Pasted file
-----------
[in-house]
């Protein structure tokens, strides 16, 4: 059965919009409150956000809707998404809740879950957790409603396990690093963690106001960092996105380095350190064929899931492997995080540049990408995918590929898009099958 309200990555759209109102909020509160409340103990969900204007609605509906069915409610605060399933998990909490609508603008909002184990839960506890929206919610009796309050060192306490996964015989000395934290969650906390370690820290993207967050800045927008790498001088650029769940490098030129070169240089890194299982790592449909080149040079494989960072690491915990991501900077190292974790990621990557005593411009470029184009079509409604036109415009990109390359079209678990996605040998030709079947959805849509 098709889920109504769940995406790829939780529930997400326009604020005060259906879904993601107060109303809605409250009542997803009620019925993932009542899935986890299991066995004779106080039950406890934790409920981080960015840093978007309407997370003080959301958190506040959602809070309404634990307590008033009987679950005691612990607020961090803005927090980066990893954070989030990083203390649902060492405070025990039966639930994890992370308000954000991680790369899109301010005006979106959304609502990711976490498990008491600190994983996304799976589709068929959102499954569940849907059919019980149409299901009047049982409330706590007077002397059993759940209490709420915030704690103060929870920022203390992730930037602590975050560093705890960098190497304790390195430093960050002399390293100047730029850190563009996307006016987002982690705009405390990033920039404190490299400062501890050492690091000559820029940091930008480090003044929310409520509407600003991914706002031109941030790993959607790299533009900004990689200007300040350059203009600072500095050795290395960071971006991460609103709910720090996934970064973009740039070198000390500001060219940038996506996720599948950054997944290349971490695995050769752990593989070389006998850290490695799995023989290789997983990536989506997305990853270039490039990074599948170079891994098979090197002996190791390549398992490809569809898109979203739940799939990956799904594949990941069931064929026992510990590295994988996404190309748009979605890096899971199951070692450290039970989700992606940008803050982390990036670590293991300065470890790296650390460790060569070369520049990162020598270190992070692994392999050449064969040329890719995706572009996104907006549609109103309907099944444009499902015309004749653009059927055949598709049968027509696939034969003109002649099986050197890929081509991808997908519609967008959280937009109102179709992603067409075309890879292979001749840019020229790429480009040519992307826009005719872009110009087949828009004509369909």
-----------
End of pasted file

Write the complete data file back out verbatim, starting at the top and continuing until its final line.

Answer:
[in-house]
């Protein structure tokens, strides 16, 4: 059965919009409150956000809707998404809740879950957790409603396990690093963690106001960092996105380095350190064929899931492997995080540049990408995918590929898009099958 309200990555759209109102909020509160409340103990969900204007609605509906069915409610605060399933998990909490609508603008909002184990839960506890929206919610009796309050060192306490996964015989000395934290969650906390370690820290993207967050800045927008790498001088650029769940490098030129070169240089890194299982790592449909080149040079494989960072690491915990991501900077190292974790990621990557005593411009470029184009079509409604036109415009990109390359079209678990996605040998030709079947959805849509 098709889920109504769940995406790829939780529930997400326009604020005060259906879904993601107060109303809605409250009542997803009620019925993932009542899935986890299991066995004779106080039950406890934790409920981080960015840093978007309407997370003080959301958190506040959602809070309404634990307590008033009987679950005691612990607020961090803005927090980066990893954070989030990083203390649902060492405070025990039966639930994890992370308000954000991680790369899109301010005006979106959304609502990711976490498990008491600190994983996304799976589709068929959102499954569940849907059919019980149409299901009047049982409330706590007077002397059993759940209490709420915030704690103060929870920022203390992730930037602590975050560093705890960098190497304790390195430093960050002399390293100047730029850190563009996307006016987002982690705009405390990033920039404190490299400062501890050492690091000559820029940091930008480090003044929310409520509407600003991914706002031109941030790993959607790299533009900004990689200007300040350059203009600072500095050795290395960071971006991460609103709910720090996934970064973009740039070198000390500001060219940038996506996720599948950054997944290349971490695995050769752990593989070389006998850290490695799995023989290789997983990536989506997305990853270039490039990074599948170079891994098979090197002996190791390549398992490809569809898109979203739940799939990956799904594949990941069931064929026992510990590295994988996404190309748009979605890096899971199951070692450290039970989700992606940008803050982390990036670590293991300065470890790296650390460790060569070369520049990162020598270190992070692994392999050449064969040329890719995706572009996104907006549609109103309907099944444009499902015309004749653009059927055949598709049968027509696939034969003109002649099986050197890929081509991808997908519609967008959280937009109102179709992603067409075309890879292979001749840019020229790429480009040519992307826009005719872009110009087949828009004509369909």